Synthese

, Volume 190, Issue 11, pp 1917–1936

Philosophy dedisciplined

Article

DOI: 10.1007/s11229-012-0181-0

Cite this article as:
Frodeman, R. Synthese (2013) 190: 1917. doi:10.1007/s11229-012-0181-0

Abstract

This essay offers a critique of disciplinary philosophy, the dominant form of academic philosophy in the United States and elsewhere across the twentieth century. It argues that disciplinary philosophy represents an aberration compared to the main tradition of two thousand years of Western philosophy. It describes the characteristics of a dedisciplined philosophy, and emphasizes that dedisciplining philosophy requires attention to be paid to the linked institutional and theoretical elements of philosophy. The essay bases its argument in part on the results of a survey sent to more than 500 philosophy departments across North America in the summer of 2010.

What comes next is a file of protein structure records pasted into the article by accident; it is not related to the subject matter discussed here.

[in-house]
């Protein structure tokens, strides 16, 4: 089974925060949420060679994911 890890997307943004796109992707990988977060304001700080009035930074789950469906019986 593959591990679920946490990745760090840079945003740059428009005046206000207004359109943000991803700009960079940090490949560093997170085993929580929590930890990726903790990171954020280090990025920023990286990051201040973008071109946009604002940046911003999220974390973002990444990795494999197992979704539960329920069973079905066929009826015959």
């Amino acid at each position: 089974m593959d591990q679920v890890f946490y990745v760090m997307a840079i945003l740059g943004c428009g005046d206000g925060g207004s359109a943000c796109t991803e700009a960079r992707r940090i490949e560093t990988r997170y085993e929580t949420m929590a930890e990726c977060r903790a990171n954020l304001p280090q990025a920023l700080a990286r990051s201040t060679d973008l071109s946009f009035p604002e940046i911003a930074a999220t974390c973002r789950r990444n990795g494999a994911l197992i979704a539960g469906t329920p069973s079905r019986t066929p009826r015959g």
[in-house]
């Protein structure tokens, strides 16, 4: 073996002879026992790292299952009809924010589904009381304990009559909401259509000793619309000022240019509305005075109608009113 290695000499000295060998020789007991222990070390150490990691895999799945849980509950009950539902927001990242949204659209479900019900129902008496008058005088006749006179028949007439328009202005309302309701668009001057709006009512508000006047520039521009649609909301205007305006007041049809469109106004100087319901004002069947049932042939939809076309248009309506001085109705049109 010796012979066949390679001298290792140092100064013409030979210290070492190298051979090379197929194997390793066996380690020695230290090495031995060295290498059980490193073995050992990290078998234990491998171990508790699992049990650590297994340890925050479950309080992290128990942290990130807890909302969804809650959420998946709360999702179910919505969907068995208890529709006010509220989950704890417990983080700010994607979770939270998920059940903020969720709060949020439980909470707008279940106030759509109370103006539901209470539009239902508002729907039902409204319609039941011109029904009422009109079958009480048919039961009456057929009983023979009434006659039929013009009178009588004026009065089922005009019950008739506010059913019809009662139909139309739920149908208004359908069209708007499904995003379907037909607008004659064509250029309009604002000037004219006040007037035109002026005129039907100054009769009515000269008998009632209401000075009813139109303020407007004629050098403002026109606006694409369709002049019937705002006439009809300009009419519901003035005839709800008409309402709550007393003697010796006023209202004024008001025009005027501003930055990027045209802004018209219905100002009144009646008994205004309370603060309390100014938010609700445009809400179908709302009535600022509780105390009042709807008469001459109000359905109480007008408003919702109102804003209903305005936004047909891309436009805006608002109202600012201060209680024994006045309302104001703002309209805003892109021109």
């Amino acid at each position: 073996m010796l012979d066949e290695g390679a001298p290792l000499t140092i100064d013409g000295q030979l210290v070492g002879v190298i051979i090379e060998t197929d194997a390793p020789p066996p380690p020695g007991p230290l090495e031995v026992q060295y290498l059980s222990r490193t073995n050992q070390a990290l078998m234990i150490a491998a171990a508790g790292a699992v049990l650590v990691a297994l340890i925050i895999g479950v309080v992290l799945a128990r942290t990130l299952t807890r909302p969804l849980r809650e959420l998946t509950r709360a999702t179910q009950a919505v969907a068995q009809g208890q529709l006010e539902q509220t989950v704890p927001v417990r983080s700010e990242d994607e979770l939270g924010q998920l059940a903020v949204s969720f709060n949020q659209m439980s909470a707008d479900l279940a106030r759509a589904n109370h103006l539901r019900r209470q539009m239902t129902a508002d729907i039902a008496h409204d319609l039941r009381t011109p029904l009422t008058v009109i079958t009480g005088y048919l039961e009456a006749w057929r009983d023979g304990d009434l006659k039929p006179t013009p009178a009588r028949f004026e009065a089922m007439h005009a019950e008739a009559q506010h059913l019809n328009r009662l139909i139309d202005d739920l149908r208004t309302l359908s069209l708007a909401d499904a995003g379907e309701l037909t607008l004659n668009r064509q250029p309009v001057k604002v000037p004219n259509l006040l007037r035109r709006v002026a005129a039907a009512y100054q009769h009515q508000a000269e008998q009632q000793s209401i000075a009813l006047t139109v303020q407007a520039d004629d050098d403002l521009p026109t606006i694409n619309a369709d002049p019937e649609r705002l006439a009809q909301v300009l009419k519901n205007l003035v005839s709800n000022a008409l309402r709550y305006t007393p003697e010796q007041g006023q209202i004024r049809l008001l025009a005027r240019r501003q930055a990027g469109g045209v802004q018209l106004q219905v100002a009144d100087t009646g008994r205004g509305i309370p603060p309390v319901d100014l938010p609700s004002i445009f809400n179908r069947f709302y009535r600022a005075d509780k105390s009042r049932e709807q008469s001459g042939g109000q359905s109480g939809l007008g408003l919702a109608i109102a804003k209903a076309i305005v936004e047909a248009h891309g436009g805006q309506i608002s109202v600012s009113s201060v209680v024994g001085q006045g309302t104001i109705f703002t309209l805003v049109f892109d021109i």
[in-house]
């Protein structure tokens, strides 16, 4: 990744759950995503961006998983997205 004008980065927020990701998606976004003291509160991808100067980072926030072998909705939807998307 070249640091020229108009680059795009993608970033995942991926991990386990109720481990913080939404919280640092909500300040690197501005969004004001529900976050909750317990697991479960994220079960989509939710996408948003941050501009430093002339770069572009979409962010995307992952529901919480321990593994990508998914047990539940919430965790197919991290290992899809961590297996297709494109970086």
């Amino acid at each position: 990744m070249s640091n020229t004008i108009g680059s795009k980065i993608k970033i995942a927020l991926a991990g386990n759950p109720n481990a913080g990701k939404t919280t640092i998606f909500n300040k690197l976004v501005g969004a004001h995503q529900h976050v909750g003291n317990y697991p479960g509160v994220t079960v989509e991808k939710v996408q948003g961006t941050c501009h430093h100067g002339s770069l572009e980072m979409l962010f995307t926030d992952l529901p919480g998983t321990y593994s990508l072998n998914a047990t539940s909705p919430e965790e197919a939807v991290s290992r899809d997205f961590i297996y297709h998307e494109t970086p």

Keywords

Twentieth century philosophy Disciplinarity Interdisciplinarity Institutional change 

Copyright information

© Springer Science+Business Media Dordrecht 2012

Authors and Affiliations

  1. 1.Center for the Study of InterdisciplinarityUniversity of North TexasCorinthUSA